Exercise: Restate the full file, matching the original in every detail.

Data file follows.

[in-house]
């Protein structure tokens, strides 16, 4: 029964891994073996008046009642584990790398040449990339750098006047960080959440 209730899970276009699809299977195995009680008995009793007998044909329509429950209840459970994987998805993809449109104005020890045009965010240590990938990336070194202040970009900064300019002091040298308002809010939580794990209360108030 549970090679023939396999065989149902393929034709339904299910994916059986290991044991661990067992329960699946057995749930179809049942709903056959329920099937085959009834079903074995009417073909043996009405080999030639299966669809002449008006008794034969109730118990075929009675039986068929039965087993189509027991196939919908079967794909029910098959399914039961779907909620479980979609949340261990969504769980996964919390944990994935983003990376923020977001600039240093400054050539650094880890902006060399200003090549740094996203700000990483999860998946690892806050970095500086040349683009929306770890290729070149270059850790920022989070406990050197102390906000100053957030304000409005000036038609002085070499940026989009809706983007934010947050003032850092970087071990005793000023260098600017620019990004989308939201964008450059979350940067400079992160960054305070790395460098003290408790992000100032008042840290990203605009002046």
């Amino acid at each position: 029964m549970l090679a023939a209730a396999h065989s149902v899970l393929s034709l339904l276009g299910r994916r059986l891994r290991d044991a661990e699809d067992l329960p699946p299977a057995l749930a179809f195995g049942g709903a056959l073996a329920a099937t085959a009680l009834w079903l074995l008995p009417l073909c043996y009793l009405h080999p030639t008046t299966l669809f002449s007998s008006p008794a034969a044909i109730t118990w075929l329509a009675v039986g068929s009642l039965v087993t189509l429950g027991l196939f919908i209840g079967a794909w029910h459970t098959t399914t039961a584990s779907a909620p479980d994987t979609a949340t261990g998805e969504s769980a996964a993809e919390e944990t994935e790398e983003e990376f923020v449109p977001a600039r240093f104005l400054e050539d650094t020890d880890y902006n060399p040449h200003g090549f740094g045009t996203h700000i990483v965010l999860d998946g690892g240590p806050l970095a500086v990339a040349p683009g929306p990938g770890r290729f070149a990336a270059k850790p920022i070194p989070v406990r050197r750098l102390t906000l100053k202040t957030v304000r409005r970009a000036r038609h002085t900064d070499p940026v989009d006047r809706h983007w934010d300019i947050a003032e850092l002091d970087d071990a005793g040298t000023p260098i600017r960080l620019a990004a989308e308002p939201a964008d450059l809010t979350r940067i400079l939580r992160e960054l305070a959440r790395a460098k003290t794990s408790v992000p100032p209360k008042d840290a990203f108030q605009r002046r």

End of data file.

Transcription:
[in-house]
């Protein structure tokens, strides 16, 4: 029964891994073996008046009642584990790398040449990339750098006047960080959440 209730899970276009699809299977195995009680008995009793007998044909329509429950209840459970994987998805993809449109104005020890045009965010240590990938990336070194202040970009900064300019002091040298308002809010939580794990209360108030 549970090679023939396999065989149902393929034709339904299910994916059986290991044991661990067992329960699946057995749930179809049942709903056959329920099937085959009834079903074995009417073909043996009405080999030639299966669809002449008006008794034969109730118990075929009675039986068929039965087993189509027991196939919908079967794909029910098959399914039961779907909620479980979609949340261990969504769980996964919390944990994935983003990376923020977001600039240093400054050539650094880890902006060399200003090549740094996203700000990483999860998946690892806050970095500086040349683009929306770890290729070149270059850790920022989070406990050197102390906000100053957030304000409005000036038609002085070499940026989009809706983007934010947050003032850092970087071990005793000023260098600017620019990004989308939201964008450059979350940067400079992160960054305070790395460098003290408790992000100032008042840290990203605009002046």
């Amino acid at each position: 029964m549970l090679a023939a209730a396999h065989s149902v899970l393929s034709l339904l276009g299910r994916r059986l891994r290991d044991a661990e699809d067992l329960p699946p299977a057995l749930a179809f195995g049942g709903a056959l073996a329920a099937t085959a009680l009834w079903l074995l008995p009417l073909c043996y009793l009405h080999p030639t008046t299966l669809f002449s007998s008006p008794a034969a044909i109730t118990w075929l329509a009675v039986g068929s009642l039965v087993t189509l429950g027991l196939f919908i209840g079967a794909w029910h459970t098959t399914t039961a584990s779907a909620p479980d994987t979609a949340t261990g998805e969504s769980a996964a993809e919390e944990t994935e790398e983003e990376f923020v449109p977001a600039r240093f104005l400054e050539d650094t020890d880890y902006n060399p040449h200003g090549f740094g045009t996203h700000i990483v965010l999860d998946g690892g240590p806050l970095a500086v990339a040349p683009g929306p990938g770890r290729f070149a990336a270059k850790p920022i070194p989070v406990r050197r750098l102390t906000l100053k202040t957030v304000r409005r970009a000036r038609h002085t900064d070499p940026v989009d006047r809706h983007w934010d300019i947050a003032e850092l002091d970087d071990a005793g040298t000023p260098i600017r960080l620019a990004a989308e308002p939201a964008d450059l809010t979350r940067i400079l939580r992160e960054l305070a959440r790395a460098k003290t794990s408790v992000p100032p209360k008042d840290a990203f108030q605009r002046r």